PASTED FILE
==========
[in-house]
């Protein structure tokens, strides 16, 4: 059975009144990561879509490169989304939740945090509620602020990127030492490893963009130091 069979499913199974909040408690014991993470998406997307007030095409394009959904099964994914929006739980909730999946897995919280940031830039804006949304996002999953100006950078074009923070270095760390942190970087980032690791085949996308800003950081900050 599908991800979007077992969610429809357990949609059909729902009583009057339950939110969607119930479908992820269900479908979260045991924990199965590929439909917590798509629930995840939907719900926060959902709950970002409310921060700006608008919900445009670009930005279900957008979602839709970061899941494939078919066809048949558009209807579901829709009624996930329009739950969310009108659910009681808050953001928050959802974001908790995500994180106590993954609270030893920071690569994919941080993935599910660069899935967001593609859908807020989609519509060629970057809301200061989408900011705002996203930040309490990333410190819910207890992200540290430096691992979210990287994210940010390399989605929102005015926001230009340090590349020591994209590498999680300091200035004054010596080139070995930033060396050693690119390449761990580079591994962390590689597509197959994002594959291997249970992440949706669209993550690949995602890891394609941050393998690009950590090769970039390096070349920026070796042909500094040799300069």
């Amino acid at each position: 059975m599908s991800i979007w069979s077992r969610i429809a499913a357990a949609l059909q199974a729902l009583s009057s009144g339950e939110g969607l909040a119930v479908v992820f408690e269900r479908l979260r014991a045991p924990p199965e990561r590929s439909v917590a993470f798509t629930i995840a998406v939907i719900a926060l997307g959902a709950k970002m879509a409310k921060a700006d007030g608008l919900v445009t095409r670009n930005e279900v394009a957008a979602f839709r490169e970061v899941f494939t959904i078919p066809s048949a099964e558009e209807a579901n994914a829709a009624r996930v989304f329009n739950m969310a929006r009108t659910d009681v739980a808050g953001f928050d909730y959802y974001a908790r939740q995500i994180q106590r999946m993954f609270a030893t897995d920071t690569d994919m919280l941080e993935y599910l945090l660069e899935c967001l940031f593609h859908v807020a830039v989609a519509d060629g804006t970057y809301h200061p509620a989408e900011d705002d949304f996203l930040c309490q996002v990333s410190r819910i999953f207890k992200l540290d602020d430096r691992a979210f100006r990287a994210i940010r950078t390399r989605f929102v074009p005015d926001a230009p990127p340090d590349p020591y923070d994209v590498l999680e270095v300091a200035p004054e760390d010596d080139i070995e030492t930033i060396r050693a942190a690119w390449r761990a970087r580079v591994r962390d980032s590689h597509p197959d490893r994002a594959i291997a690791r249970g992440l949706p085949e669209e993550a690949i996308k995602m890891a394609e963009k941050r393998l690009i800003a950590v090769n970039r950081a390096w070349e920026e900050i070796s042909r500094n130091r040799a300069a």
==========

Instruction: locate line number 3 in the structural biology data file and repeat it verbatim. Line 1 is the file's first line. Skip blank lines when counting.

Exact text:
């Amino acid at each position: 059975m599908s991800i979007w069979s077992r969610i429809a499913a357990a949609l059909q199974a729902l009583s009057s009144g339950e939110g969607l909040a119930v479908v992820f408690e269900r479908l979260r014991a045991p924990p199965e990561r590929s439909v917590a993470f798509t629930i995840a998406v939907i719900a926060l997307g959902a709950k970002m879509a409310k921060a700006d007030g608008l919900v445009t095409r670009n930005e279900v394009a957008a979602f839709r490169e970061v899941f494939t959904i078919p066809s048949a099964e558009e209807a579901n994914a829709a009624r996930v989304f329009n739950m969310a929006r009108t659910d009681v739980a808050g953001f928050d909730y959802y974001a908790r939740q995500i994180q106590r999946m993954f609270a030893t897995d920071t690569d994919m919280l941080e993935y599910l945090l660069e899935c967001l940031f593609h859908v807020a830039v989609a519509d060629g804006t970057y809301h200061p509620a989408e900011d705002d949304f996203l930040c309490q996002v990333s410190r819910i999953f207890k992200l540290d602020d430096r691992a979210f100006r990287a994210i940010r950078t390399r989605f929102v074009p005015d926001a230009p990127p340090d590349p020591y923070d994209v590498l999680e270095v300091a200035p004054e760390d010596d080139i070995e030492t930033i060396r050693a942190a690119w390449r761990a970087r580079v591994r962390d980032s590689h597509p197959d490893r994002a594959i291997a690791r249970g992440l949706p085949e669209e993550a690949i996308k995602m890891a394609e963009k941050r393998l690009i800003a950590v090769n970039r950081a390096w070349e920026e900050i070796s042909r500094n130091r040799a300069a």